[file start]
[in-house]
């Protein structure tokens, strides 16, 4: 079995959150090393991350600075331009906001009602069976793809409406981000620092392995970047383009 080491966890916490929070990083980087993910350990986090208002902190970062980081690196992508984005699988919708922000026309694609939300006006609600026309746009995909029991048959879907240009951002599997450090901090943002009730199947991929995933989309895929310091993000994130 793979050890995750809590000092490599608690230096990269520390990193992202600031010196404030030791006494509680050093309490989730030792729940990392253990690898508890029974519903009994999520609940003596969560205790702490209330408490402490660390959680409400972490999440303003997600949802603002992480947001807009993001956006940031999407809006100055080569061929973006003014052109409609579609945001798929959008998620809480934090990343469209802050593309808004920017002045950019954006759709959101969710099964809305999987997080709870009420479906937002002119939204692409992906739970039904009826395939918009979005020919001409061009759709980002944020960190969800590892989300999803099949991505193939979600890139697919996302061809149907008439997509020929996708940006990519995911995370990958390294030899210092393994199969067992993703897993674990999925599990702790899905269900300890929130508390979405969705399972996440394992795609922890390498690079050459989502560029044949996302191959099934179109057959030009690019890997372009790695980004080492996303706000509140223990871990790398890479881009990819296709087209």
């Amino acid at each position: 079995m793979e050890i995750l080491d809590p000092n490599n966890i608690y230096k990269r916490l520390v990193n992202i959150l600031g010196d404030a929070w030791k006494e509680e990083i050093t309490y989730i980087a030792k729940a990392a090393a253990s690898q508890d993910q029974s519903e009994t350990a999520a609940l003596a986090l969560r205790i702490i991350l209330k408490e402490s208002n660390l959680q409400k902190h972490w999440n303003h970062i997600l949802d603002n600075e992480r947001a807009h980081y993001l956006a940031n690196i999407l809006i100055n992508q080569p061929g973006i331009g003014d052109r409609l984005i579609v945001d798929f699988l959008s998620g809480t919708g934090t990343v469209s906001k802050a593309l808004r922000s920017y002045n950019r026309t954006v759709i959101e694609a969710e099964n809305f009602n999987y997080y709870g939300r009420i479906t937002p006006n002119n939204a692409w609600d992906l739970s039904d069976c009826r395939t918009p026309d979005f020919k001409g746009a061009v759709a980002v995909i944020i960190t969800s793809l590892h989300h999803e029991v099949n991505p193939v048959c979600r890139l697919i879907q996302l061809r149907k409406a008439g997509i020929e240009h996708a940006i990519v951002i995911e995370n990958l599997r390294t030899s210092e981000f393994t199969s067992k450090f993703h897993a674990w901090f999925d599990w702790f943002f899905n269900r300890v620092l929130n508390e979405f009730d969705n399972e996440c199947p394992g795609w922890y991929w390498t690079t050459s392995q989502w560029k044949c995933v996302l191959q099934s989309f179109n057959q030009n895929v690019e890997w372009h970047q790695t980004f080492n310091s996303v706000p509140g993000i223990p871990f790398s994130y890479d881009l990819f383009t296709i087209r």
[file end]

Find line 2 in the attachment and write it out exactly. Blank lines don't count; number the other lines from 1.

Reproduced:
């Protein structure tokens, strides 16, 4: 079995959150090393991350600075331009906001009602069976793809409406981000620092392995970047383009 080491966890916490929070990083980087993910350990986090208002902190970062980081690196992508984005699988919708922000026309694609939300006006609600026309746009995909029991048959879907240009951002599997450090901090943002009730199947991929995933989309895929310091993000994130 793979050890995750809590000092490599608690230096990269520390990193992202600031010196404030030791006494509680050093309490989730030792729940990392253990690898508890029974519903009994999520609940003596969560205790702490209330408490402490660390959680409400972490999440303003997600949802603002992480947001807009993001956006940031999407809006100055080569061929973006003014052109409609579609945001798929959008998620809480934090990343469209802050593309808004920017002045950019954006759709959101969710099964809305999987997080709870009420479906937002002119939204692409992906739970039904009826395939918009979005020919001409061009759709980002944020960190969800590892989300999803099949991505193939979600890139697919996302061809149907008439997509020929996708940006990519995911995370990958390294030899210092393994199969067992993703897993674990999925599990702790899905269900300890929130508390979405969705399972996440394992795609922890390498690079050459989502560029044949996302191959099934179109057959030009690019890997372009790695980004080492996303706000509140223990871990790398890479881009990819296709087209």